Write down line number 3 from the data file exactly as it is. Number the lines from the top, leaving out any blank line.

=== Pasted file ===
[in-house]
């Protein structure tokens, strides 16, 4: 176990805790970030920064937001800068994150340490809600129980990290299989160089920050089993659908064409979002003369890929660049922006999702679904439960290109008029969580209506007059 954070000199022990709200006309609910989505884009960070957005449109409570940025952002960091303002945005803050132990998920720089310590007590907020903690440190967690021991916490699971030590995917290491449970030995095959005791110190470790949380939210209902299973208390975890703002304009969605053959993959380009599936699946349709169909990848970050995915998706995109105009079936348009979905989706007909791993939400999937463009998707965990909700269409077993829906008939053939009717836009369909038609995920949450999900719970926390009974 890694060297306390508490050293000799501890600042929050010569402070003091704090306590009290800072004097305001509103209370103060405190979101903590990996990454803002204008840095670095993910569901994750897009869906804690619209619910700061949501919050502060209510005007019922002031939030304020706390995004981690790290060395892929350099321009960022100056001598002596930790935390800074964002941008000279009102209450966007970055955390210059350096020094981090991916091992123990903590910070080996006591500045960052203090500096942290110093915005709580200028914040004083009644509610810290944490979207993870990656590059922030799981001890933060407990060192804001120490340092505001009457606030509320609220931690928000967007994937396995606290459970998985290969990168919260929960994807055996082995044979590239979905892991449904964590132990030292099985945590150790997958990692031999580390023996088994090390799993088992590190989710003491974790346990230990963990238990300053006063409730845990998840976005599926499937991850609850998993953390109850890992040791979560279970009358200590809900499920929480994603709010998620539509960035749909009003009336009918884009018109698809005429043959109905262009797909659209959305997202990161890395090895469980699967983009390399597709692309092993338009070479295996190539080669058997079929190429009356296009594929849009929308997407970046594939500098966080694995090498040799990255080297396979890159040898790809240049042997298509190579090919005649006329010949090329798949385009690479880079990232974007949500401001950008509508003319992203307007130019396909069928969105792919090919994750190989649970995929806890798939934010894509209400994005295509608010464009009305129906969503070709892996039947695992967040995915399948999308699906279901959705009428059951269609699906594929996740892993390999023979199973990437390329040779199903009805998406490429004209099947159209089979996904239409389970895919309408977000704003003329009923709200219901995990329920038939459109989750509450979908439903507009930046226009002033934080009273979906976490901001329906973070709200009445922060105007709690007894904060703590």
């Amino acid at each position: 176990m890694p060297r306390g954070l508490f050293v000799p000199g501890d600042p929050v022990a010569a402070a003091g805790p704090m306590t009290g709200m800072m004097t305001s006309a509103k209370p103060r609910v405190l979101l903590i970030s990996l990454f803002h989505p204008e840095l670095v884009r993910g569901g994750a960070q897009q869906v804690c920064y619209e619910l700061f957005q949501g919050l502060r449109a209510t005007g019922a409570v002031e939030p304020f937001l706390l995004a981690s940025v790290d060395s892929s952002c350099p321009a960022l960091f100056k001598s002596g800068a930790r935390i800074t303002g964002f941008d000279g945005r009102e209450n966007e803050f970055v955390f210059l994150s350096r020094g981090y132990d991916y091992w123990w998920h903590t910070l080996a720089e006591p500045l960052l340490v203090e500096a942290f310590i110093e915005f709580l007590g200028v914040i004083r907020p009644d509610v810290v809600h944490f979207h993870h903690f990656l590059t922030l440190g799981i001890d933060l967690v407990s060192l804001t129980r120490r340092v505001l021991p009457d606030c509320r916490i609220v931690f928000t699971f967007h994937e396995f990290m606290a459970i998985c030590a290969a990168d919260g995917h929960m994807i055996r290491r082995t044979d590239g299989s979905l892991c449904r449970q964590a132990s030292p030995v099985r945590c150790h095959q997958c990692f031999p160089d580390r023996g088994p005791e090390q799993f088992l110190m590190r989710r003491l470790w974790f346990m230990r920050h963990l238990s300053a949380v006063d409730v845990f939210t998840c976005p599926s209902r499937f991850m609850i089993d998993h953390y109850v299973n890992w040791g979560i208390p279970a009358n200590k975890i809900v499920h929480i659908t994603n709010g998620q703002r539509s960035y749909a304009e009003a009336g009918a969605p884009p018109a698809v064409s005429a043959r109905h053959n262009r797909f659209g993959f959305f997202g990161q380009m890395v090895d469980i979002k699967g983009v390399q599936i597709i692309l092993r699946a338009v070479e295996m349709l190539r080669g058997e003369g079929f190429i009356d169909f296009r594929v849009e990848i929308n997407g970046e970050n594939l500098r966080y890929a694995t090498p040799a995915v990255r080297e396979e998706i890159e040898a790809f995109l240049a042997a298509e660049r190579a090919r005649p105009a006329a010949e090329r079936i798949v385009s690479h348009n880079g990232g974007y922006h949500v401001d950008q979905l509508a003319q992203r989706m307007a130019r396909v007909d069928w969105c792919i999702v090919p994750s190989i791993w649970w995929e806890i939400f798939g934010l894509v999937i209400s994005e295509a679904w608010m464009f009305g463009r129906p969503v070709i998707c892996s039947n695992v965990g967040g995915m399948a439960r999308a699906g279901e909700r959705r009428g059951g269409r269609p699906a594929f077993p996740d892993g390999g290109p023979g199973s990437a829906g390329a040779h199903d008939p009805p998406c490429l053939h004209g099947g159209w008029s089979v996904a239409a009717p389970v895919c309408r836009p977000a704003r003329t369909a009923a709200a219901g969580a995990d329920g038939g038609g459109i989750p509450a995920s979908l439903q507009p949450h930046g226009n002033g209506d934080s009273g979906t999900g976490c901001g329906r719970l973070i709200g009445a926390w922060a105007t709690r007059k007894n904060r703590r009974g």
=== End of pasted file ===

């Amino acid at each position: 176990m890694p060297r306390g954070l508490f050293v000799p000199g501890d600042p929050v022990a010569a402070a003091g805790p704090m306590t009290g709200m800072m004097t305001s006309a509103k209370p103060r609910v405190l979101l903590i970030s990996l990454f803002h989505p204008e840095l670095v884009r993910g569901g994750a960070q897009q869906v804690c920064y619209e619910l700061f957005q949501g919050l502060r449109a209510t005007g019922a409570v002031e939030p304020f937001l706390l995004a981690s940025v790290d060395s892929s952002c350099p321009a960022l960091f100056k001598s002596g800068a930790r935390i800074t303002g964002f941008d000279g945005r009102e209450n966007e803050f970055v955390f210059l994150s350096r020094g981090y132990d991916y091992w123990w998920h903590t910070l080996a720089e006591p500045l960052l340490v203090e500096a942290f310590i110093e915005f709580l007590g200028v914040i004083r907020p009644d509610v810290v809600h944490f979207h993870h903690f990656l590059t922030l440190g799981i001890d933060l967690v407990s060192l804001t129980r120490r340092v505001l021991p009457d606030c509320r916490i609220v931690f928000t699971f967007h994937e396995f990290m606290a459970i998985c030590a290969a990168d919260g995917h929960m994807i055996r290491r082995t044979d590239g299989s979905l892991c449904r449970q964590a132990s030292p030995v099985r945590c150790h095959q997958c990692f031999p160089d580390r023996g088994p005791e090390q799993f088992l110190m590190r989710r003491l470790w974790f346990m230990r920050h963990l238990s300053a949380v006063d409730v845990f939210t998840c976005p599926s209902r499937f991850m609850i089993d998993h953390y109850v299973n890992w040791g979560i208390p279970a009358n200590k975890i809900v499920h929480i659908t994603n709010g998620q703002r539509s960035y749909a304009e009003a009336g009918a969605p884009p018109a698809v064409s005429a043959r109905h053959n262009r797909f659209g993959f959305f997202g990161q380009m890395v090895d469980i979002k699967g983009v390399q599936i597709i692309l092993r699946a338009v070479e295996m349709l190539r080669g058997e003369g079929f190429i009356d169909f296009r594929v849009e990848i929308n997407g970046e970050n594939l500098r966080y890929a694995t090498p040799a995915v990255r080297e396979e998706i890159e040898a790809f995109l240049a042997a298509e660049r190579a090919r005649p105009a006329a010949e090329r079936i798949v385009s690479h348009n880079g990232g974007y922006h949500v401001d950008q979905l509508a003319q992203r989706m307007a130019r396909v007909d069928w969105c792919i999702v090919p994750s190989i791993w649970w995929e806890i939400f798939g934010l894509v999937i209400s994005e295509a679904w608010m464009f009305g463009r129906p969503v070709i998707c892996s039947n695992v965990g967040g995915m399948a439960r999308a699906g279901e909700r959705r009428g059951g269409r269609p699906a594929f077993p996740d892993g390999g290109p023979g199973s990437a829906g390329a040779h199903d008939p009805p998406c490429l053939h004209g099947g159209w008029s089979v996904a239409a009717p389970v895919c309408r836009p977000a704003r003329t369909a009923a709200a219901g969580a995990d329920g038939g038609g459109i989750p509450a995920s979908l439903q507009p949450h930046g226009n002033g209506d934080s009273g979906t999900g976490c901001g329906r719970l973070i709200g009445a926390w922060a105007t709690r007059k007894n904060r703590r009974g």